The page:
• We walked the first afternoon along the Mekong and were going to go to the night market there but were too jet-lagged.

 

Phonesavanh / Plain of Jars

Vansana Plain of Jars Hotel  http://www.vansanahotel-group.com/  Vansana Plain of Jars Hotel is fine, nothing fancy, had a beautiful view. Rooms were large but the beds were very hard.

 

Phonesavanh is a newer town and capital of Xieng Khuang Province. The old capital was heavily bombed so they moved the capital here. The region is very prosperous relative to much of Laos. While the soil is not that fertile, it makes great bricks. There are also quarries and now quite a bit of tourism. Companies are privately owned and pay taxes, even though the country is communist. They are able to get only one rice harvest in this area, but if you go to lower elevation, they get two harvests. They do grow lots of vegetables and raise animals.

 

Lao Sericulture Company silk and tea farm – this farm teaches rural women how to grow mulberries for silk worms, and how to make silk from spinning to making all natural dyes to weaving. Their silk scarves and hangings were beautiful. They had trained about 3000 women who then took the skills back to their villages. It was definitely worth a visit even if you have seen silk manufacturing before.

 

Phonesavanh market was fun to walk around. We saw all sorts of food and goods including “rice rats” some kind of large rodent they eat to tools made from left over ordnance.

 

MAG—Mines Advisory Group – shows a 45 -minute movie about the bombing of Laos. To say it is moving is an understatement. We felt outrage, sorrow, shame. I strongly recommend taking the time to see this. It is right near the market.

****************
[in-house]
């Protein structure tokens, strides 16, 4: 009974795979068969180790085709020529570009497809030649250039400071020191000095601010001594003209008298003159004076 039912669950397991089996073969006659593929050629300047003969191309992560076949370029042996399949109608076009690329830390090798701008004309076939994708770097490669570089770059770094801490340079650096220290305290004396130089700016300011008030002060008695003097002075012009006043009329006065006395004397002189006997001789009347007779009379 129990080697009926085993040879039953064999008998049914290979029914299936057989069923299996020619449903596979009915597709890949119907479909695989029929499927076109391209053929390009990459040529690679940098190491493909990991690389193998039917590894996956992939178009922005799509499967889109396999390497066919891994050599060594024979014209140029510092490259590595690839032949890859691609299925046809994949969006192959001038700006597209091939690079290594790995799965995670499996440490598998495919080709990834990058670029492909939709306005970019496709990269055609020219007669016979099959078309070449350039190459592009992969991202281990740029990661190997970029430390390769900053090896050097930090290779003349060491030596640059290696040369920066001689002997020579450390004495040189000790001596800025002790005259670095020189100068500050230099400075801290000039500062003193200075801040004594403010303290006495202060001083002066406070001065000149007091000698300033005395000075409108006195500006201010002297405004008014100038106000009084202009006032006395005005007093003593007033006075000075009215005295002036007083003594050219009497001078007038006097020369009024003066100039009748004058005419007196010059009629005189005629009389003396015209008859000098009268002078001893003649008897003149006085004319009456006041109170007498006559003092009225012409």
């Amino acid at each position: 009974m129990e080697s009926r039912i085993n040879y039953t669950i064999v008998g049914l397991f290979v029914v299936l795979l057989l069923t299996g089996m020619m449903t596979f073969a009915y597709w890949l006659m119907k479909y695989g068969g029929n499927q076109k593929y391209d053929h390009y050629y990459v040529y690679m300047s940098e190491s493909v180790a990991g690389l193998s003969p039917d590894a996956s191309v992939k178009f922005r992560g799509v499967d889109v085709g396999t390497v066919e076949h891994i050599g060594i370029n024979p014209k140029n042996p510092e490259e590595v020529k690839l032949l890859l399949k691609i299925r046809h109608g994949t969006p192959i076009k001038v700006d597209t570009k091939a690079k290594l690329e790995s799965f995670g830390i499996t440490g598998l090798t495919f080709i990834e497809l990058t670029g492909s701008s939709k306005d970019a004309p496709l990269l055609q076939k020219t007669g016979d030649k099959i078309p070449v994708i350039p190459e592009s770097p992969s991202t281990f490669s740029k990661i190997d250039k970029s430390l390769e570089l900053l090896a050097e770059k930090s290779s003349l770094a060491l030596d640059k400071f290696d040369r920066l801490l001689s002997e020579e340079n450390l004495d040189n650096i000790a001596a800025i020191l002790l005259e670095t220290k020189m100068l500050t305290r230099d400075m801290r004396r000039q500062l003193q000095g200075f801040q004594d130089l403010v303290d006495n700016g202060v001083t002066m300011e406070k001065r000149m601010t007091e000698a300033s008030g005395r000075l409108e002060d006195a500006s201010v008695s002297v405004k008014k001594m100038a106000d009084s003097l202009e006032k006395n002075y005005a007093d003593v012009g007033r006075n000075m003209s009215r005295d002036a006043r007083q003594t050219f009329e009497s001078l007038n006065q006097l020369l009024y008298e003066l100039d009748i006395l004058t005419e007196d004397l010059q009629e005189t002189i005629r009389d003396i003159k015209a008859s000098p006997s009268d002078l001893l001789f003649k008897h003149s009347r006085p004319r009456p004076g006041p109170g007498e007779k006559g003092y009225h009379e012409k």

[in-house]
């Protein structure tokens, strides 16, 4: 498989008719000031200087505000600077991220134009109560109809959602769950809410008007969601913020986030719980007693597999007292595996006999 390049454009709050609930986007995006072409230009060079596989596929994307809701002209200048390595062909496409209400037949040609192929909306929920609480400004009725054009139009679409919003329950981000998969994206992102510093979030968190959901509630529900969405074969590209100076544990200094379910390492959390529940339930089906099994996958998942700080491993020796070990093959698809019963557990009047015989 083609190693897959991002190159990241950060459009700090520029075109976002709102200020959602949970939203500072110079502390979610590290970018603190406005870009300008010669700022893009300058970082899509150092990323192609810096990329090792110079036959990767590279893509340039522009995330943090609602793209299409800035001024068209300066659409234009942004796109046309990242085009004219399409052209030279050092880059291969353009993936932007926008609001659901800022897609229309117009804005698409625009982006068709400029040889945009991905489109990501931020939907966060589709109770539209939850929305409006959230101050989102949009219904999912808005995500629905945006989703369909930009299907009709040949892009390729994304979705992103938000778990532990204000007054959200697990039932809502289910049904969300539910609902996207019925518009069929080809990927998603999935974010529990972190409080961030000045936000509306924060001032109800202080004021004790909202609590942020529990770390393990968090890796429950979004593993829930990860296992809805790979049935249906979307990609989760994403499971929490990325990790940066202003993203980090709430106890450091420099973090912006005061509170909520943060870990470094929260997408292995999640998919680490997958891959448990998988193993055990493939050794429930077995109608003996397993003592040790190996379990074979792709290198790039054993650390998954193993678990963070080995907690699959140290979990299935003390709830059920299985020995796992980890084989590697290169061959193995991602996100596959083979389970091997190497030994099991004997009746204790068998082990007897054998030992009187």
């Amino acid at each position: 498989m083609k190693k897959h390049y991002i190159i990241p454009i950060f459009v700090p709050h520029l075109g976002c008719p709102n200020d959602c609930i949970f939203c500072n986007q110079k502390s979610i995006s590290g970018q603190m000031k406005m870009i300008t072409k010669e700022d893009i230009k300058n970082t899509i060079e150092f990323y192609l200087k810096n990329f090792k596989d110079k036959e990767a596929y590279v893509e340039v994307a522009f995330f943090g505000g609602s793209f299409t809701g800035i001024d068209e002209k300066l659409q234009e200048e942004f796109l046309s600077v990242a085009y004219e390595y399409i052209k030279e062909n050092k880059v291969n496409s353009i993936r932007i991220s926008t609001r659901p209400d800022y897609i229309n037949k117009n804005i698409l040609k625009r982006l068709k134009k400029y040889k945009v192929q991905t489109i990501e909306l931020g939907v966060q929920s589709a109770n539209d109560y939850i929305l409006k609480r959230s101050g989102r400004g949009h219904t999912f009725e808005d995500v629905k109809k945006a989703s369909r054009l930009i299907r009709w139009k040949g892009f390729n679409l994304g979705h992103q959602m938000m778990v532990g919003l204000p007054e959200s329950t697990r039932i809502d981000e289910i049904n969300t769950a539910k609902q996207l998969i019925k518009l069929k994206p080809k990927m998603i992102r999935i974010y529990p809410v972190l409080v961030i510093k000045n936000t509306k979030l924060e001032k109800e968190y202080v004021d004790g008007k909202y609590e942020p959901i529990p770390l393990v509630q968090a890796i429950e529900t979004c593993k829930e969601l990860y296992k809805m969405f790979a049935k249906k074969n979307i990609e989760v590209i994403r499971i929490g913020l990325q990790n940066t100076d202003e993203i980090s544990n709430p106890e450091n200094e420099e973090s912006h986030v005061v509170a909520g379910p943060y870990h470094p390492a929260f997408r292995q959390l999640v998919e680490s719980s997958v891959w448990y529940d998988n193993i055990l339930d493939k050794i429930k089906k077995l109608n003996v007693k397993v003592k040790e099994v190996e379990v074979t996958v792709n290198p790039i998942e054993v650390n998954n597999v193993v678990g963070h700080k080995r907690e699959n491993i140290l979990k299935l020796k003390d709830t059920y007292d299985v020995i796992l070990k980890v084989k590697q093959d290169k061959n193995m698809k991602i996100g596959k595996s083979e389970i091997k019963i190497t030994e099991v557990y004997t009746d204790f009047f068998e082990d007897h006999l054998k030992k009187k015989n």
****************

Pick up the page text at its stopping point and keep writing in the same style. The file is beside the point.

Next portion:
Plain of Jars, a large area around Phonesavanh where several hundred huge jars of unknown origin are scattered (site 1 features 250 jars weighing from 600 kg to one ton and site 2 features some 90 jars). Jars are 2000-3000 years old. Gut wrenching are the craters from bombs, trenches dug for soldiers, and bullet holes in the jars at site 1. This was a battleground during the Vietnamese war with soldiers using the jars for hide behind and nearby caves to live in. The immediate land near the jars has been cleared of bombs but it is very dangerous to go out of the designated area. Site 2 jars are larger but there are fewer of them.

 

Muang Khoune, the former capital of Xieng Khuang Province. Saw famous Wat Phia Wat temple which had been sacked by Thai, French, and then bombed during the war.

 

We visited several villages. One we saw them making rice noodles, another making bricks, a third making the local “moonshine” Lao-Lao.  Ask your guide.

 

Overland Trip to Luang Prabang

We drove from Phonesavanh to Luang Prabang. It took about 7 hours with stops. We stopped to see people making Lao Lao the local moonshine/whiskey. We also stopped in a Hmong Village, a Khamou village, and the village where the PDR was born. It was a beautiful trip if a bit bumpy and I think worth the time.

 

Luang Prabang

 

Kiridara Boutique Hotel  http://kiridara.com/

This hotel was lovely and only two years old. The rooms were spacious, clean, and nicely appointed. The beds were heaven after the ones in Phonesavanh. We ate dinner here once as well as breakfast and the food was good. The hotel is about one mile from town. This is good in that it had a beautiful view. The downside is you can’t just leave your hotel and walk around. However, they had a shuttle and took us to town when we wanted and then had a number to call to pick us up. The manager and the staff were friendly, helpful. We had a couple massages which were great. The pool was lovely. They had a fitness center with a little equipment.